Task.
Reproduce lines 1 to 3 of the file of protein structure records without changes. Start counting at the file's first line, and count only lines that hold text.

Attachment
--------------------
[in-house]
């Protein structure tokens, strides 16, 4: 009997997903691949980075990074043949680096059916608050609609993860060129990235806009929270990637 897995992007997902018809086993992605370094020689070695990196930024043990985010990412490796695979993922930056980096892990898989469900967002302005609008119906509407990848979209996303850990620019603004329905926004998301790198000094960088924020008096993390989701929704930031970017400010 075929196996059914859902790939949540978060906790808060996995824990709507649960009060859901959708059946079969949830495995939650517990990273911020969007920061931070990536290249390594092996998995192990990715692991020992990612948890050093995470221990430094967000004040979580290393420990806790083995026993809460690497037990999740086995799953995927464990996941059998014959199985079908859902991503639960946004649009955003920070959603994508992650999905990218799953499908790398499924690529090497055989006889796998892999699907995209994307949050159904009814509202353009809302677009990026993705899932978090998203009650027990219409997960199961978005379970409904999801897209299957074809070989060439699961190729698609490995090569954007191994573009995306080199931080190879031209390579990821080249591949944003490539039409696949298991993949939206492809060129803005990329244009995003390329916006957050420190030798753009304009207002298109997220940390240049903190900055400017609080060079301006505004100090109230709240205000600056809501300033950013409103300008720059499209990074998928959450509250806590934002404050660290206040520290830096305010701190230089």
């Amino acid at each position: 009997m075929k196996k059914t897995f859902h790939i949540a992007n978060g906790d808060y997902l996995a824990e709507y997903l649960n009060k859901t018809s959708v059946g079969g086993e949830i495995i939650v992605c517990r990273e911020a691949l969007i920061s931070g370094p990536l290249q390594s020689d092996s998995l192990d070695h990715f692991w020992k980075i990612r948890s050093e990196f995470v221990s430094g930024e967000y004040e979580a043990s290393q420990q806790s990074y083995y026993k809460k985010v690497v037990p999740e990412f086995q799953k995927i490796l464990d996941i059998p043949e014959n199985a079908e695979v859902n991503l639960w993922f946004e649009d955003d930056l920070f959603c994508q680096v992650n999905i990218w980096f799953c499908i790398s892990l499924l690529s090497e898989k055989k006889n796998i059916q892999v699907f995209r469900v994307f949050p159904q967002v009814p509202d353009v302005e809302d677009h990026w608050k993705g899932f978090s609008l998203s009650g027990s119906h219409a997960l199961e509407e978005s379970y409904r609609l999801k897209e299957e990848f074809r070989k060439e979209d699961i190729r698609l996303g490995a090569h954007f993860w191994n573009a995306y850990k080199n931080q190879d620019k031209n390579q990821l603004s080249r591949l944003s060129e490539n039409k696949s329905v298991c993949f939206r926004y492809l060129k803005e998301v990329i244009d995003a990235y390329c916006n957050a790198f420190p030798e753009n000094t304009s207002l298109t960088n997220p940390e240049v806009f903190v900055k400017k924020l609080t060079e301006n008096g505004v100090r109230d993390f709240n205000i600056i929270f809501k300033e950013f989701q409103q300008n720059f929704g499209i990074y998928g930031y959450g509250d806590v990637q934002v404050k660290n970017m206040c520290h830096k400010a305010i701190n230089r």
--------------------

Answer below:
[in-house]
């Protein structure tokens, strides 16, 4: 009997997903691949980075990074043949680096059916608050609609993860060129990235806009929270990637 897995992007997902018809086993992605370094020689070695990196930024043990985010990412490796695979993922930056980096892990898989469900967002302005609008119906509407990848979209996303850990620019603004329905926004998301790198000094960088924020008096993390989701929704930031970017400010 075929196996059914859902790939949540978060906790808060996995824990709507649960009060859901959708059946079969949830495995939650517990990273911020969007920061931070990536290249390594092996998995192990990715692991020992990612948890050093995470221990430094967000004040979580290393420990806790083995026993809460690497037990999740086995799953995927464990996941059998014959199985079908859902991503639960946004649009955003920070959603994508992650999905990218799953499908790398499924690529090497055989006889796998892999699907995209994307949050159904009814509202353009809302677009990026993705899932978090998203009650027990219409997960199961978005379970409904999801897209299957074809070989060439699961190729698609490995090569954007191994573009995306080199931080190879031209390579990821080249591949944003490539039409696949298991993949939206492809060129803005990329244009995003390329916006957050420190030798753009304009207002298109997220940390240049903190900055400017609080060079301006505004100090109230709240205000600056809501300033950013409103300008720059499209990074998928959450509250806590934002404050660290206040520290830096305010701190230089």
């Amino acid at each position: 009997m075929k196996k059914t897995f859902h790939i949540a992007n978060g906790d808060y997902l996995a824990e709507y997903l649960n009060k859901t018809s959708v059946g079969g086993e949830i495995i939650v992605c517990r990273e911020a691949l969007i920061s931070g370094p990536l290249q390594s020689d092996s998995l192990d070695h990715f692991w020992k980075i990612r948890s050093e990196f995470v221990s430094g930024e967000y004040e979580a043990s290393q420990q806790s990074y083995y026993k809460k985010v690497v037990p999740e990412f086995q799953k995927i490796l464990d996941i059998p043949e014959n199985a079908e695979v859902n991503l639960w993922f946004e649009d955003d930056l920070f959603c994508q680096v992650n999905i990218w980096f799953c499908i790398s892990l499924l690529s090497e898989k055989k006889n796998i059916q892999v699907f995209r469900v994307f949050p159904q967002v009814p509202d353009v302005e809302d677009h990026w608050k993705g899932f978090s609008l998203s009650g027990s119906h219409a997960l199961e509407e978005s379970y409904r609609l999801k897209e299957e990848f074809r070989k060439e979209d699961i190729r698609l996303g490995a090569h954007f993860w191994n573009a995306y850990k080199n931080q190879d620019k031209n390579q990821l603004s080249r591949l944003s060129e490539n039409k696949s329905v298991c993949f939206r926004y492809l060129k803005e998301v990329i244009d995003a990235y390329c916006n957050a790198f420190p030798e753009n000094t304009s207002l298109t960088n997220p940390e240049v806009f903190v900055k400017k924020l609080t060079e301006n008096g505004v100090r109230d993390f709240n205000i600056i929270f809501k300033e950013f989701q409103q300008n720059f929704g499209i990074y998928g930031y959450g509250d806590v990637q934002v404050k660290n970017m206040c520290h830096k400010a305010i701190n230089r």